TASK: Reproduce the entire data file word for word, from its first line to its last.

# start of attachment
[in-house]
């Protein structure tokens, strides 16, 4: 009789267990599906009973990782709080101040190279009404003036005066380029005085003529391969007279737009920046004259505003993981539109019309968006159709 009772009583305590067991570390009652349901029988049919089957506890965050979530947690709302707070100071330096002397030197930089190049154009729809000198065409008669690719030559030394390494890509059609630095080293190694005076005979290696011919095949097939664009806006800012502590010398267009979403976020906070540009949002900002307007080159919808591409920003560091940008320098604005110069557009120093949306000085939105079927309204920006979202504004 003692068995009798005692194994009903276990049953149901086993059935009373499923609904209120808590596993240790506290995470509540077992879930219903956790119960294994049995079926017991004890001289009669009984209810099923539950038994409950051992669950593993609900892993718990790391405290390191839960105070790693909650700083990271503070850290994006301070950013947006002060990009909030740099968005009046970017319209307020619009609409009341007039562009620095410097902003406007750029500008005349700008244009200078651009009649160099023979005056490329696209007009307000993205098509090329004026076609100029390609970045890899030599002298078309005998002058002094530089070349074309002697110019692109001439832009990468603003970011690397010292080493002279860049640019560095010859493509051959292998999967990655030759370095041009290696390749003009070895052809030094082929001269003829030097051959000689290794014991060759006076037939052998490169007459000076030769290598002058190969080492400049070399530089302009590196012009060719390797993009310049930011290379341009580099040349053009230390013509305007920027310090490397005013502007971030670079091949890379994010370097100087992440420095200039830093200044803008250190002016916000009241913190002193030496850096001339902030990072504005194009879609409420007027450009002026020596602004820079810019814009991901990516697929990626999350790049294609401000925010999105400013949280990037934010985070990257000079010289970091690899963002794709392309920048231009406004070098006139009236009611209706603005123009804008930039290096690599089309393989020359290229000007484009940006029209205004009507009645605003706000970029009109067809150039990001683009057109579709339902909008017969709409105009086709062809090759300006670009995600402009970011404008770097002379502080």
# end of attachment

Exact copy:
[in-house]
């Protein structure tokens, strides 16, 4: 009789267990599906009973990782709080101040190279009404003036005066380029005085003529391969007279737009920046004259505003993981539109019309968006159709 009772009583305590067991570390009652349901029988049919089957506890965050979530947690709302707070100071330096002397030197930089190049154009729809000198065409008669690719030559030394390494890509059609630095080293190694005076005979290696011919095949097939664009806006800012502590010398267009979403976020906070540009949002900002307007080159919808591409920003560091940008320098604005110069557009120093949306000085939105079927309204920006979202504004 003692068995009798005692194994009903276990049953149901086993059935009373499923609904209120808590596993240790506290995470509540077992879930219903956790119960294994049995079926017991004890001289009669009984209810099923539950038994409950051992669950593993609900892993718990790391405290390191839960105070790693909650700083990271503070850290994006301070950013947006002060990009909030740099968005009046970017319209307020619009609409009341007039562009620095410097902003406007750029500008005349700008244009200078651009009649160099023979005056490329696209007009307000993205098509090329004026076609100029390609970045890899030599002298078309005998002058002094530089070349074309002697110019692109001439832009990468603003970011690397010292080493002279860049640019560095010859493509051959292998999967990655030759370095041009290696390749003009070895052809030094082929001269003829030097051959000689290794014991060759006076037939052998490169007459000076030769290598002058190969080492400049070399530089302009590196012009060719390797993009310049930011290379341009580099040349053009230390013509305007920027310090490397005013502007971030670079091949890379994010370097100087992440420095200039830093200044803008250190002016916000009241913190002193030496850096001339902030990072504005194009879609409420007027450009002026020596602004820079810019814009991901990516697929990626999350790049294609401000925010999105400013949280990037934010985070990257000079010289970091690899963002794709392309920048231009406004070098006139009236009611209706603005123009804008930039290096690599089309393989020359290229000007484009940006029209205004009507009645605003706000970029009109067809150039990001683009057109579709339902909008017969709409105009086709062809090759300006670009995600402009970011404008770097002379502080």